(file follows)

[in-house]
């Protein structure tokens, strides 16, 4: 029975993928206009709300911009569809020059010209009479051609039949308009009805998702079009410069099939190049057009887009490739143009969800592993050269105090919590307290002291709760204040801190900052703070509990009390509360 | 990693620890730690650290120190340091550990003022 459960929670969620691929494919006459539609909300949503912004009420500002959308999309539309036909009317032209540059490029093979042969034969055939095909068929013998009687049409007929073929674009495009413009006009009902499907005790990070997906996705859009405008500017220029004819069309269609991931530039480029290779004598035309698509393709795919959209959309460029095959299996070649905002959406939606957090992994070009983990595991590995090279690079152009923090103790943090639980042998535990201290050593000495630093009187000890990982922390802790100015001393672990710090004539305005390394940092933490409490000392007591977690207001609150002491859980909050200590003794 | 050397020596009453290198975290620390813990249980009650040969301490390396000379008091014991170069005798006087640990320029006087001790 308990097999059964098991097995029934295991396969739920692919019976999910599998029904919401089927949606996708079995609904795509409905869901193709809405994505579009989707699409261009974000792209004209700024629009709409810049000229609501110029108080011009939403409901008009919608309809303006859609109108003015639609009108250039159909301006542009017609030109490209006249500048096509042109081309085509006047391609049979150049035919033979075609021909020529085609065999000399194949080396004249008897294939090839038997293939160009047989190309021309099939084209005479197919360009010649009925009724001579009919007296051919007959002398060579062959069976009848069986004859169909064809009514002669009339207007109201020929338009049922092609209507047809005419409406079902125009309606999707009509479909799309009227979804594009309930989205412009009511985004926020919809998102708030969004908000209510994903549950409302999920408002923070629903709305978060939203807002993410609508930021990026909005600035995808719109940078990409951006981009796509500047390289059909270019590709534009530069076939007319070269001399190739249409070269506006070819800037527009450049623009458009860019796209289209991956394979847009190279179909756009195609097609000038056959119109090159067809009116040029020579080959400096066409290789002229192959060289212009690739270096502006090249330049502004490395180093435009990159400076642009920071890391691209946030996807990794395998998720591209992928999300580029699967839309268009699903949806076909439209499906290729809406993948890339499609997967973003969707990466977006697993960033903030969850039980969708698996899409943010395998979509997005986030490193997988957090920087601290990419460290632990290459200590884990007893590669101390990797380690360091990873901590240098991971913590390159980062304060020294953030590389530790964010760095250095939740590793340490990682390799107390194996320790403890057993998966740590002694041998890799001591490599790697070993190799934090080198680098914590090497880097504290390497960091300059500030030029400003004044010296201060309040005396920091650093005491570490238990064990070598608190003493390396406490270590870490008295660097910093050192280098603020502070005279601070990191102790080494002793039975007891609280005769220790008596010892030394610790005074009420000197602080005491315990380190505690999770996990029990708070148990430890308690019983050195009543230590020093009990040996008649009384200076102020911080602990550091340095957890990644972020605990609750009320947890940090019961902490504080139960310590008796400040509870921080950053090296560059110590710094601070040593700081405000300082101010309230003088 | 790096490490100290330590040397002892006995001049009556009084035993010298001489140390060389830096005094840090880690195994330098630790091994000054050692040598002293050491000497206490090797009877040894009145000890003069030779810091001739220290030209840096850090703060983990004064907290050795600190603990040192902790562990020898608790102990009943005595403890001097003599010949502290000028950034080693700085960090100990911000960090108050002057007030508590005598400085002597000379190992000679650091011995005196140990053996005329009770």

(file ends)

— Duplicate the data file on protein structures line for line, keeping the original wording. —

[in-house]
């Protein structure tokens, strides 16, 4: 029975993928206009709300911009569809020059010209009479051609039949308009009805998702079009410069099939190049057009887009490739143009969800592993050269105090919590307290002291709760204040801190900052703070509990009390509360 | 990693620890730690650290120190340091550990003022 459960929670969620691929494919006459539609909300949503912004009420500002959308999309539309036909009317032209540059490029093979042969034969055939095909068929013998009687049409007929073929674009495009413009006009009902499907005790990070997906996705859009405008500017220029004819069309269609991931530039480029290779004598035309698509393709795919959209959309460029095959299996070649905002959406939606957090992994070009983990595991590995090279690079152009923090103790943090639980042998535990201290050593000495630093009187000890990982922390802790100015001393672990710090004539305005390394940092933490409490000392007591977690207001609150002491859980909050200590003794 | 050397020596009453290198975290620390813990249980009650040969301490390396000379008091014991170069005798006087640990320029006087001790 308990097999059964098991097995029934295991396969739920692919019976999910599998029904919401089927949606996708079995609904795509409905869901193709809405994505579009989707699409261009974000792209004209700024629009709409810049000229609501110029108080011009939403409901008009919608309809303006859609109108003015639609009108250039159909301006542009017609030109490209006249500048096509042109081309085509006047391609049979150049035919033979075609021909020529085609065999000399194949080396004249008897294939090839038997293939160009047989190309021309099939084209005479197919360009010649009925009724001579009919007296051919007959002398060579062959069976009848069986004859169909064809009514002669009339207007109201020929338009049922092609209507047809005419409406079902125009309606999707009509479909799309009227979804594009309930989205412009009511985004926020919809998102708030969004908000209510994903549950409302999920408002923070629903709305978060939203807002993410609508930021990026909005600035995808719109940078990409951006981009796509500047390289059909270019590709534009530069076939007319070269001399190739249409070269506006070819800037527009450049623009458009860019796209289209991956394979847009190279179909756009195609097609000038056959119109090159067809009116040029020579080959400096066409290789002229192959060289212009690739270096502006090249330049502004490395180093435009990159400076642009920071890391691209946030996807990794395998998720591209992928999300580029699967839309268009699903949806076909439209499906290729809406993948890339499609997967973003969707990466977006697993960033903030969850039980969708698996899409943010395998979509997005986030490193997988957090920087601290990419460290632990290459200590884990007893590669101390990797380690360091990873901590240098991971913590390159980062304060020294953030590389530790964010760095250095939740590793340490990682390799107390194996320790403890057993998966740590002694041998890799001591490599790697070993190799934090080198680098914590090497880097504290390497960091300059500030030029400003004044010296201060309040005396920091650093005491570490238990064990070598608190003493390396406490270590870490008295660097910093050192280098603020502070005279601070990191102790080494002793039975007891609280005769220790008596010892030394610790005074009420000197602080005491315990380190505690999770996990029990708070148990430890308690019983050195009543230590020093009990040996008649009384200076102020911080602990550091340095957890990644972020605990609750009320947890940090019961902490504080139960310590008796400040509870921080950053090296560059110590710094601070040593700081405000300082101010309230003088 | 790096490490100290330590040397002892006995001049009556009084035993010298001489140390060389830096005094840090880690195994330098630790091994000054050692040598002293050491000497206490090797009877040894009145000890003069030779810091001739220290030209840096850090703060983990004064907290050795600190603990040192902790562990020898608790102990009943005595403890001097003599010949502290000028950034080693700085960090100990911000960090108050002057007030508590005598400085002597000379190992000679650091011995005196140990053996005329009770």